It is that time of year again when you may be focusing on eating healthier. One way to accomplish this goal is avoiding, as much as possible, ‘empty calories,’ i.e., foods that are high in calories and low in nutrients your body needs to stay healthy.
Naturally, sugar is at the top of the list since it contains no protein, essential fats, vitamins or minerals. In addition to being loaded with calories that go straight to your waistline without giving you any type of nutritional benefit, sugar creates a vicious cycle that can promote weight gain.
Sugar increases your cells’ resistance to insulin – a hormone secreted by your pancreas which helps your body keep sugar levels at their optimum. This resistance may make you crave more carbohydrates and sugar. You then eat more to satisfy the craving, and the cycle starts all over again.
Sugar has also been shown to be highly addictive. Trying to cut back or eliminate it from your diet can create withdrawal symptoms similar to those experienced by people trying to stop using opioids, caffeine or nicotine.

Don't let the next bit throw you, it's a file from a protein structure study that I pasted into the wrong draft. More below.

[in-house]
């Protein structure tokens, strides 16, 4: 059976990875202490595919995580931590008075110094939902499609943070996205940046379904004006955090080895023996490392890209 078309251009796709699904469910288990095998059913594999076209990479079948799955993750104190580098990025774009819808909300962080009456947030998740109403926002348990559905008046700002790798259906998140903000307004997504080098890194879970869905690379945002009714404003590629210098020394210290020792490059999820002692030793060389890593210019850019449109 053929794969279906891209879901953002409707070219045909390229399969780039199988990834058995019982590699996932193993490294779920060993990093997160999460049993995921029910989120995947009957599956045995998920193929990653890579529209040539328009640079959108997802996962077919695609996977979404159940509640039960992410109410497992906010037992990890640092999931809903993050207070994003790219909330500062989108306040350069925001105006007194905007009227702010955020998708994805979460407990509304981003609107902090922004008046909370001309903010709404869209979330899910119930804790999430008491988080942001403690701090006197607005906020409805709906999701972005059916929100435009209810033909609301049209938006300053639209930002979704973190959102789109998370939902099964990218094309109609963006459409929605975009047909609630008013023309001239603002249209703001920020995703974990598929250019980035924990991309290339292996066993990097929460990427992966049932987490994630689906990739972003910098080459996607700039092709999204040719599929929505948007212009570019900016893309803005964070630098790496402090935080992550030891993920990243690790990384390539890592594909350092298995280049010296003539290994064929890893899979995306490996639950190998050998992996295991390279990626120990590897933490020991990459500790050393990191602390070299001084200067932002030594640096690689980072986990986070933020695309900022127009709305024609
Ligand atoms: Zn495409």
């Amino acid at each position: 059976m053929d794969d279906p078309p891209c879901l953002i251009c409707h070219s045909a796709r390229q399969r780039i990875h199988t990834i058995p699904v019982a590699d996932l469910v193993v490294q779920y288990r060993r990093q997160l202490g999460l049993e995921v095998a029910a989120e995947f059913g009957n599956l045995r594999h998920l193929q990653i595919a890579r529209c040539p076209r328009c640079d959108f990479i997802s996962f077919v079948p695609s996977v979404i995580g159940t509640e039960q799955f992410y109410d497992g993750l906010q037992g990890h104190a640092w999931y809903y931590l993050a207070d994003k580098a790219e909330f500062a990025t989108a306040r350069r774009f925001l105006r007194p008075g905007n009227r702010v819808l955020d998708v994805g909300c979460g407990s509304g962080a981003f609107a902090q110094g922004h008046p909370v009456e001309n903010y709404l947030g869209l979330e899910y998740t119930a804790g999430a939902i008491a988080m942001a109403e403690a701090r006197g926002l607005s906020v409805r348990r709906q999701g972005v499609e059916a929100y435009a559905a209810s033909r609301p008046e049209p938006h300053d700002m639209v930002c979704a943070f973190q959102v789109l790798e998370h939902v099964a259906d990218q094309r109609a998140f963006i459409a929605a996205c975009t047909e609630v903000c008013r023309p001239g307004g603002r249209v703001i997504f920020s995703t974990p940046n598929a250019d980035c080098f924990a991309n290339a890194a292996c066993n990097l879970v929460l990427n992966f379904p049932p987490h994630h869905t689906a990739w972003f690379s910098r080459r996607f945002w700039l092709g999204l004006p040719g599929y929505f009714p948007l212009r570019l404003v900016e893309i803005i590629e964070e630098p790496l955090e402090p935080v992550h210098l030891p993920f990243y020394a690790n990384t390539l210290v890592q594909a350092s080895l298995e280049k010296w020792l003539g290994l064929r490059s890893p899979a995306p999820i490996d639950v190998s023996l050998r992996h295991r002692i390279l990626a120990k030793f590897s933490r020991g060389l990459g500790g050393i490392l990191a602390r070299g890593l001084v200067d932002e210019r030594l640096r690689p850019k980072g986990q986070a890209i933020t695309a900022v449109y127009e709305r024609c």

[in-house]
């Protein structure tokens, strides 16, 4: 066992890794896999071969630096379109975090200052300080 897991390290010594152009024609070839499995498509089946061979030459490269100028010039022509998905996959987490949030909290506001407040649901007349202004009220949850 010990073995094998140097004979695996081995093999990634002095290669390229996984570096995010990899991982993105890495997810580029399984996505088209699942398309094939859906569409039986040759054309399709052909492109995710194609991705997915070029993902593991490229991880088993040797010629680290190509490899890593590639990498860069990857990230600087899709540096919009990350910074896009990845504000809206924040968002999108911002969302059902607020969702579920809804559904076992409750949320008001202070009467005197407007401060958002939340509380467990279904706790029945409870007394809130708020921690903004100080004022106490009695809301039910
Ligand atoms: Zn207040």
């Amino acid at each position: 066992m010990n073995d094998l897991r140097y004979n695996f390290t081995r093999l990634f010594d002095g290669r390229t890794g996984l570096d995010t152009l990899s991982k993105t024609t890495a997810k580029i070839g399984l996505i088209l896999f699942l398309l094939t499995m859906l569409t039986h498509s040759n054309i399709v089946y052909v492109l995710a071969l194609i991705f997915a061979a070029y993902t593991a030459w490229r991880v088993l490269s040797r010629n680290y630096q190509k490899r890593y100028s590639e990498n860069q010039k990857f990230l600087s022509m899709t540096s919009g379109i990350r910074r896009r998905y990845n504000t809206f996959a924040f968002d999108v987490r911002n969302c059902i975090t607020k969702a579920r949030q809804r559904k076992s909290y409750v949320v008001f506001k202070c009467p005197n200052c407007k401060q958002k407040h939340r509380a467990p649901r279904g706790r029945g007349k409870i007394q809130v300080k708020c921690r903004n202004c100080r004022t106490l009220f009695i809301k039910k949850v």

Like other addictive substances, sugar triggers what psychologists call a ‘reward response.’ Simply put, when we eat sugar, we feel good and experience a mild ‘high.’ Once this feeling subsides, we want more sugar to get the feeling back. And the more we eat, the more weight we gain.
Are Artificial Sweeteners the Answer?
You probably remember being a teenager when Tab hit the market, asking consumers, “How Can 1 Calorie Taste So Good?” It, and other sugar-free sodas of the time, seemed to be the dieter’s dream-come-true.
Shortly thereafter though, in 1969, the U.S. government banned Tab’s original sweetener, cyclamate. Then followed warnings that its new sweetener, saccharin, had been found to cause cancer in laboratory animals.
The government later lifted this warning, but questions about the safety of artificial sweeteners have continued to this day. More recently, artificial sweeteners have been linked to everything from developing Alzheimer’s disease to cancer.